The Etching Process
In pure etching, a metal (usually copper, zinc or steel) plate is covered with
a waxy ground which is resistant to acid. The artist then scratches off the ground with a pointed etching needle where he
wants a line to appear in the finished piece, so exposing the bare metal. The plate is then dipped in a bath of acid,
technically called the mordant (from the French for "bite"), or has acid washed over
it. The acid "bites" into the metal, where it is exposed, leaving behind lines sunk into the plate. The remaining
ground is then cleaned off the plate. The plate is inked all over, and then the ink wiped off the surface, leaving only the
ink in the etched lines.
The plate is then put through a high-pressure
printing press together with a sheet of paper (often moistened to soften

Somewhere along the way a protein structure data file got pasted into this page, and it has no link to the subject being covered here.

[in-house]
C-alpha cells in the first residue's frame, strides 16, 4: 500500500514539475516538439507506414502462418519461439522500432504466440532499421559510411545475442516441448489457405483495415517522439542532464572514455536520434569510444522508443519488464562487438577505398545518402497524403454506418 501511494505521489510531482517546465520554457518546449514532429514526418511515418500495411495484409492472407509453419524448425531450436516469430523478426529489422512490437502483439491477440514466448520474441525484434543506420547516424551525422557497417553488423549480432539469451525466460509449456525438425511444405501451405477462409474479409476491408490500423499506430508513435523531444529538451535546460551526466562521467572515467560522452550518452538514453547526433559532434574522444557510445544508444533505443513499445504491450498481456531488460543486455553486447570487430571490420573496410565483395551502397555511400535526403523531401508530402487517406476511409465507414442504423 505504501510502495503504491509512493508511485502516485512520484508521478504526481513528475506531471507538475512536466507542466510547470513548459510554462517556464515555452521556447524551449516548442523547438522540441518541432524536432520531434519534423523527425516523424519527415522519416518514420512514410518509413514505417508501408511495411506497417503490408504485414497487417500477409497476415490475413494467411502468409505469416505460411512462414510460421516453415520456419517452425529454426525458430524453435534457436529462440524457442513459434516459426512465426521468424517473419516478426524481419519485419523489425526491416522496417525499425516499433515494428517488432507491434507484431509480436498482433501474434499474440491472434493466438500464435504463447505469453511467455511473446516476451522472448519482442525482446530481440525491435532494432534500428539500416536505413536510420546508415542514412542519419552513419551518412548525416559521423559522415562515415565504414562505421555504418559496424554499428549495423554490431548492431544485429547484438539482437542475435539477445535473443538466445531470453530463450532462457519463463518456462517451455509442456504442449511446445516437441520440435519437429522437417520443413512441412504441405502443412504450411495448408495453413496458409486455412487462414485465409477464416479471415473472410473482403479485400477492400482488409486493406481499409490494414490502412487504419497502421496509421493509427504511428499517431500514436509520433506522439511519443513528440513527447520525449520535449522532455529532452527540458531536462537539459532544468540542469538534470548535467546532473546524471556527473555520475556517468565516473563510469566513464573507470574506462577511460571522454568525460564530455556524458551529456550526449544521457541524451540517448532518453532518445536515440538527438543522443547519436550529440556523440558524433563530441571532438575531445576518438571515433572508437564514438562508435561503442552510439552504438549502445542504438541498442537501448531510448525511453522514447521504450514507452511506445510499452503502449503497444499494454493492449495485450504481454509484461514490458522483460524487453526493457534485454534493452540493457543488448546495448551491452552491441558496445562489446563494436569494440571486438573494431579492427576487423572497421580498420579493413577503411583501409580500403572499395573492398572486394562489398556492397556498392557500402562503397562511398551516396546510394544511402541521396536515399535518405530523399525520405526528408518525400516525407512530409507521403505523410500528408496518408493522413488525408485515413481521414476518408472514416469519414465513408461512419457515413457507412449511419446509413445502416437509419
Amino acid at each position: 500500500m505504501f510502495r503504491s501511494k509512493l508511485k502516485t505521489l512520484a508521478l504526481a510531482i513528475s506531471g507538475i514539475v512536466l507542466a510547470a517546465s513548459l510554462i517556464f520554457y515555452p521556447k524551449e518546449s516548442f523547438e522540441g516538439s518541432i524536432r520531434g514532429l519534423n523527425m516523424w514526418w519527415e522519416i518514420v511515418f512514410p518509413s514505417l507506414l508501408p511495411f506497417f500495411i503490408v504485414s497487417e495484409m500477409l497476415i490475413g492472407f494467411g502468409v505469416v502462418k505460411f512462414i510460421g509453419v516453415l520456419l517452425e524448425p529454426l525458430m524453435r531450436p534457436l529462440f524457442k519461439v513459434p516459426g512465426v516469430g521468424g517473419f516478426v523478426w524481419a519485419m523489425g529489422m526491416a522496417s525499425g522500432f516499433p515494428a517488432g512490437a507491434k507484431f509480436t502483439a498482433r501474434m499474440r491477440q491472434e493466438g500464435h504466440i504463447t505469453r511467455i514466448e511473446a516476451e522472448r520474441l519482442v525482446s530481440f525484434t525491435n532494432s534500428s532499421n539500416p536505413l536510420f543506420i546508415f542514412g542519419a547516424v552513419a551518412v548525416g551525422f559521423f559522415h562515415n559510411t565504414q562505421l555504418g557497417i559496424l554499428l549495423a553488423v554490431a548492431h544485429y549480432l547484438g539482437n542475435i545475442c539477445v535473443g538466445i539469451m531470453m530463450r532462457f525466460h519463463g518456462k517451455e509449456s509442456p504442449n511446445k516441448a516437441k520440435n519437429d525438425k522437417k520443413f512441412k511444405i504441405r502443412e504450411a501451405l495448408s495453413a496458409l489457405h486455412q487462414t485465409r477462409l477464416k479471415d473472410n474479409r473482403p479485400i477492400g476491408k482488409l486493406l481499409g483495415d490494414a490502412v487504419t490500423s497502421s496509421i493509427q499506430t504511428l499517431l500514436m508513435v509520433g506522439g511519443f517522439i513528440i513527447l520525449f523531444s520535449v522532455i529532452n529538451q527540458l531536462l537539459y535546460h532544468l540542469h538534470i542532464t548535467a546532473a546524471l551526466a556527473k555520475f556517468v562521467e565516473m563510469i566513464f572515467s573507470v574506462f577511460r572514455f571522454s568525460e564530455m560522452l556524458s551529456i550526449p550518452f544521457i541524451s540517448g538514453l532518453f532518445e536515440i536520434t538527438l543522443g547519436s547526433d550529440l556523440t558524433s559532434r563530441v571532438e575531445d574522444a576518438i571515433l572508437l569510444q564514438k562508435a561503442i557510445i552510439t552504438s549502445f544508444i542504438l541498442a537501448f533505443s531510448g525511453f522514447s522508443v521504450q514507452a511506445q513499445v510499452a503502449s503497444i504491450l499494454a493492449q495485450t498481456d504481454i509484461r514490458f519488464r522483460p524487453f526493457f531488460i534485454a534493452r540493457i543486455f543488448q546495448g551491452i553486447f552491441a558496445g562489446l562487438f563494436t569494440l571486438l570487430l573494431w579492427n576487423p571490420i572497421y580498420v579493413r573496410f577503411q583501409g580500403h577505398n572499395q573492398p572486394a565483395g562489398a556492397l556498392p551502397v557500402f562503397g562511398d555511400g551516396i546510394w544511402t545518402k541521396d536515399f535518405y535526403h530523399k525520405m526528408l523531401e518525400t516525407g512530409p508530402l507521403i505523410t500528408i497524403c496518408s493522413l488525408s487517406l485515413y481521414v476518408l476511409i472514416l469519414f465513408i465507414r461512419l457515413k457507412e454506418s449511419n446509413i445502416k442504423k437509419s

it). The paper picks up the ink from the etched lines, making a print. The process can be repeated many times.
Etching by goldsmiths and other metal-workers in order
to decorate metal items such as guns, armour, cups and plates has been known in Europe since at least the Middle Ages. The process as applied to printmaking is believed to have been invented by Daniel Hopfer
(circa 1470-1536) of Augsburg, Germany. Hopfer was a craftsman who decorated armour
in this way, and applied the method to printmaking, using iron plates. The switch to copper plates
was probably made in Italy in the mid to late 1500's. Etching soon came to challenge engraving as
the most popular medium for artists in printmaking. Its great advantage was that, unlike engraving which
requires special skill in metalworking, etching is more accessible for an artist skilled in drawing.